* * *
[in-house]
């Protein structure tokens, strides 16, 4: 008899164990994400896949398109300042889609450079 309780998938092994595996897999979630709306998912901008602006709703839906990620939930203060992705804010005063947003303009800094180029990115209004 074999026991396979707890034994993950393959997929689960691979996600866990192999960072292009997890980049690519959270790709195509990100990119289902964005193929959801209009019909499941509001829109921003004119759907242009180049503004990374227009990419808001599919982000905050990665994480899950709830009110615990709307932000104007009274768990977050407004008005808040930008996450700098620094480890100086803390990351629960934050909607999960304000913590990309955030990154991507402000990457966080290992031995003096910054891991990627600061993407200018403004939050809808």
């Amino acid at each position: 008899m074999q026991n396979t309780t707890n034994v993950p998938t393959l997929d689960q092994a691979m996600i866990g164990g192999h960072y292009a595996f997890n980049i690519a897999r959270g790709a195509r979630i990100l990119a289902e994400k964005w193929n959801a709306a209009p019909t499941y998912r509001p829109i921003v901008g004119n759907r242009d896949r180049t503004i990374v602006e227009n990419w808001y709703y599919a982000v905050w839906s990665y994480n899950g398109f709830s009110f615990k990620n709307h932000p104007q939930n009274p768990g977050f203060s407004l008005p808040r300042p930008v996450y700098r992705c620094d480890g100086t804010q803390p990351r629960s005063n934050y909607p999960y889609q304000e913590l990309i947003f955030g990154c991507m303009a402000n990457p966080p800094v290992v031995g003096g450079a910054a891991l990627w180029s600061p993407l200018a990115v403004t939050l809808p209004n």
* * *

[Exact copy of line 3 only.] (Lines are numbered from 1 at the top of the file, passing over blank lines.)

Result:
């Amino acid at each position: 008899m074999q026991n396979t309780t707890n034994v993950p998938t393959l997929d689960q092994a691979m996600i866990g164990g192999h960072y292009a595996f997890n980049i690519a897999r959270g790709a195509r979630i990100l990119a289902e994400k964005w193929n959801a709306a209009p019909t499941y998912r509001p829109i921003v901008g004119n759907r242009d896949r180049t503004i990374v602006e227009n990419w808001y709703y599919a982000v905050w839906s990665y994480n899950g398109f709830s009110f615990k990620n709307h932000p104007q939930n009274p768990g977050f203060s407004l008005p808040r300042p930008v996450y700098r992705c620094d480890g100086t804010q803390p990351r629960s005063n934050y909607p999960y889609q304000e913590l990309i947003f955030g990154c991507m303009a402000n990457p966080p800094v290992v031995g003096g450079a910054a891991l990627w180029s600061p993407l200018a990115v403004t939050l809808p209004n």